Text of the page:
Creating a New Garden Bed
What do you do when you've run out of bed area to plant all the shrubs and flowers you want, or have moved into a new home without enough garden beds to make you happy? Make some new ones!
You will need
Four (4) bags of soil conditioner (finely ground pine bark) per 100 square feet of bed area
Quality topsoil (optional) at the rate of 1 cubic yard per 100 square feet of bed area
BioTone to add at time of planting (per package directions)
Delineate the bed shape by using a garden hose to create the bed outline. When you are satisfied, mark the bed shape using inverted marking paint. To eliminate any existing grass, spray the bed area with a quality herbicide like Roundup. Sometimes a second application may be necessary, depending on the type of grass. Wait about a week before tilling. Before tilling, cut a smooth edge around the bed area using a flat spade or a bed-edger. The edge should be in the shape of a “V”, about 3-4 inches deep, tilted away from the lawn area. When you are ready to till the bed areas, simply spread the soil conditioner and topsoil (if you use it) evenly over the area to be tilled. Then till everything in at one time. Till thoroughly, but don't till around shallow-rooted trees such as dogwoods or Japanese maples, since root damage can lead to potential problems with your trees.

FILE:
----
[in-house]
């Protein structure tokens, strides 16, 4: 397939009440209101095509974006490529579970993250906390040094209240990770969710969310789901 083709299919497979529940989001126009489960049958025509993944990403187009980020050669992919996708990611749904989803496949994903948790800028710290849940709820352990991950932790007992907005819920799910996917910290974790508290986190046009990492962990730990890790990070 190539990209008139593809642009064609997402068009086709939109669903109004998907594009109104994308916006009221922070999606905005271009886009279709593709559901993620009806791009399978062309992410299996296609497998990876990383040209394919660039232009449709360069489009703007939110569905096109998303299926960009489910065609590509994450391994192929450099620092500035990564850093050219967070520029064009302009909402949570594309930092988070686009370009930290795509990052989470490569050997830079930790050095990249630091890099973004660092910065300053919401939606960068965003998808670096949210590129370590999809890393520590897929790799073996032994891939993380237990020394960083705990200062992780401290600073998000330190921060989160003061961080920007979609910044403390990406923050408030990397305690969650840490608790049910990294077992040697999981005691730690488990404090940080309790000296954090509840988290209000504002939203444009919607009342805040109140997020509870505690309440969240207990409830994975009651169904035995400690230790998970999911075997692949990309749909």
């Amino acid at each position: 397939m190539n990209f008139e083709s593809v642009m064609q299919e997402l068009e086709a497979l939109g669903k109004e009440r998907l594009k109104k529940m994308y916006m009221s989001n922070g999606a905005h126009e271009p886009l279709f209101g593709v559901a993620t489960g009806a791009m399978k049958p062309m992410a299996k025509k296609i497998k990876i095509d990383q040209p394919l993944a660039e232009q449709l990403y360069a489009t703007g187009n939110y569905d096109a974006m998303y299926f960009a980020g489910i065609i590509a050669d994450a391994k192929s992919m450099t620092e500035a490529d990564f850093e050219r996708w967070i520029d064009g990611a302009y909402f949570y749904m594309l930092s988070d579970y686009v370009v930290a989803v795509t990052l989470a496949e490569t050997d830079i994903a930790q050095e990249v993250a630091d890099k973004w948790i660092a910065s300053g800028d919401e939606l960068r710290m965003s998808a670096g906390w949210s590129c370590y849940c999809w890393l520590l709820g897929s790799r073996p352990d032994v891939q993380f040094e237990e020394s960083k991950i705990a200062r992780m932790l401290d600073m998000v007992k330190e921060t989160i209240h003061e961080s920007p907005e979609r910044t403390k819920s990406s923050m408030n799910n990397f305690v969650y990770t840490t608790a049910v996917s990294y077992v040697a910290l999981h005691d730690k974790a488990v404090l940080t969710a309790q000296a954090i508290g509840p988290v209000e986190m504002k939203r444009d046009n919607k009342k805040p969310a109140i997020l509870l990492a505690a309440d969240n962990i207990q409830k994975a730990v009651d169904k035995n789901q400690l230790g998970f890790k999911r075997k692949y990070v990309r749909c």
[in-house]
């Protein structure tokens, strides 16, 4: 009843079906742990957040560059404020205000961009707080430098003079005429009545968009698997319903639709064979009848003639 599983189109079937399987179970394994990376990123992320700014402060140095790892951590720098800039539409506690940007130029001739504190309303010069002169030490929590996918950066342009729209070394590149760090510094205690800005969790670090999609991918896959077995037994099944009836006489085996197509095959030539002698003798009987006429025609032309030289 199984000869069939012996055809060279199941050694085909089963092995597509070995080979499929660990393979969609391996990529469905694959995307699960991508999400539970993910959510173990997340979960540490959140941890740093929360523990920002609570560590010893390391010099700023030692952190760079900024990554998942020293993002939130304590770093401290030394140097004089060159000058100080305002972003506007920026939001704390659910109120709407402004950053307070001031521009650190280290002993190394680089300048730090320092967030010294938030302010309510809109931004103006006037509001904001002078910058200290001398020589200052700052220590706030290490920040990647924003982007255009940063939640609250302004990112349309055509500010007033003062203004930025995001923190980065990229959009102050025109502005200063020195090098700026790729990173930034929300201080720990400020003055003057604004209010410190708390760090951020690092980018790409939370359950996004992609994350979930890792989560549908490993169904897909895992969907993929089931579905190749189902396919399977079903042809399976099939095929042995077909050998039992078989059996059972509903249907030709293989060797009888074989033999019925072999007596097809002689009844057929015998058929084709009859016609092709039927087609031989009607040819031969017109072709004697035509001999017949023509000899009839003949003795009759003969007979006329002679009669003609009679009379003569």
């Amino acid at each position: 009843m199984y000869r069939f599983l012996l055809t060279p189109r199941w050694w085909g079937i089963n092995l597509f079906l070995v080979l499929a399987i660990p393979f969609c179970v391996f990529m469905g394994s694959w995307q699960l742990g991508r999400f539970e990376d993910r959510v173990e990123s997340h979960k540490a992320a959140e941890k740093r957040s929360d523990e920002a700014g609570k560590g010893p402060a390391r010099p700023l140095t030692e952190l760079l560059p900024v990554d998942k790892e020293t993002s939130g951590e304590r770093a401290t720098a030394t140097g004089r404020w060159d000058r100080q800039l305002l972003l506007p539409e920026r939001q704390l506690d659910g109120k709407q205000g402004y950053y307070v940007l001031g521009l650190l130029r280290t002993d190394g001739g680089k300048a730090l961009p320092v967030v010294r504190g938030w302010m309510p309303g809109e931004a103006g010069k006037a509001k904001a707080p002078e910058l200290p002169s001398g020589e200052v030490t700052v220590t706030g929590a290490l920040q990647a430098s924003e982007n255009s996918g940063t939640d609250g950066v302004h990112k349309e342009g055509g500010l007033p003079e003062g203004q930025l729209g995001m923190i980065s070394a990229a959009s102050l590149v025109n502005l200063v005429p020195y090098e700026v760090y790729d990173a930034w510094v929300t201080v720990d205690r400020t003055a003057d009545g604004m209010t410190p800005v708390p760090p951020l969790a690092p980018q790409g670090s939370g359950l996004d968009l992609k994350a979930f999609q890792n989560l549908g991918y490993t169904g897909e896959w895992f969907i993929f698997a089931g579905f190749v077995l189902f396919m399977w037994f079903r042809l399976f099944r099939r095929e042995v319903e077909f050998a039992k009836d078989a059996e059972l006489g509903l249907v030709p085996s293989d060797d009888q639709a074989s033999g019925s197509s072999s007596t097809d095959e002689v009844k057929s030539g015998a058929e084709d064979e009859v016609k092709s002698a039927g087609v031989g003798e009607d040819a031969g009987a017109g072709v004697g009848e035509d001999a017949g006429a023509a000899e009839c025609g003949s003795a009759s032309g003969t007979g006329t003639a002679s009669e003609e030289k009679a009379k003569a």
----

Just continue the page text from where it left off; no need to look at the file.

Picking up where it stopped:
If you need to add topsoil to your bed areas choose sandy, loamy topsoil that will aid in good drainage. To build the bed up by three inches, add topsoil at a rate of one cubic yard per 100 square feet. Remember; do not pile soil against tree trunks or over naturally exposed tree roots. This can:
Lead to the development of disease
Induce rotting of both the outer and inner bark of the tree
Deprive the tree of food and water and eventually cause tree death
To create annual, vegetable and perennial bed areas follow the same technique outlined above for creating general bed areas, but for each 50 square feet of bed add:
2 bags of Espoma Planting Mix or Ocean Forest Potting Soil (one of the only “potting soils” suitable for amending planting beds)
one 50 pound bag of manure
Osmocote or Plant Tone fertilizer by directions on package
Shrubs, trees, perennials, and annuals can be fed Tree and Shrub Fertilizer, Plant Tone, or a slow-release fertilizer. These slow-release fertilizers are better for your plants because they release nitrogen slowly over a period of several months. This creates healthier plants and a healthier environment, by preventing excess nitrogen from washing into our waterways.
Use mulch to achieve a finished look. If you use pine needle mulch, try this trick for a professional touch. Mulch the bed with pine needles, allowing the needles to extend over the “V” edge you made with the spade before tilling. After mulch has been spread, simply tuck the needles into the “V” with the spade. This technique will give you a neat, professional look.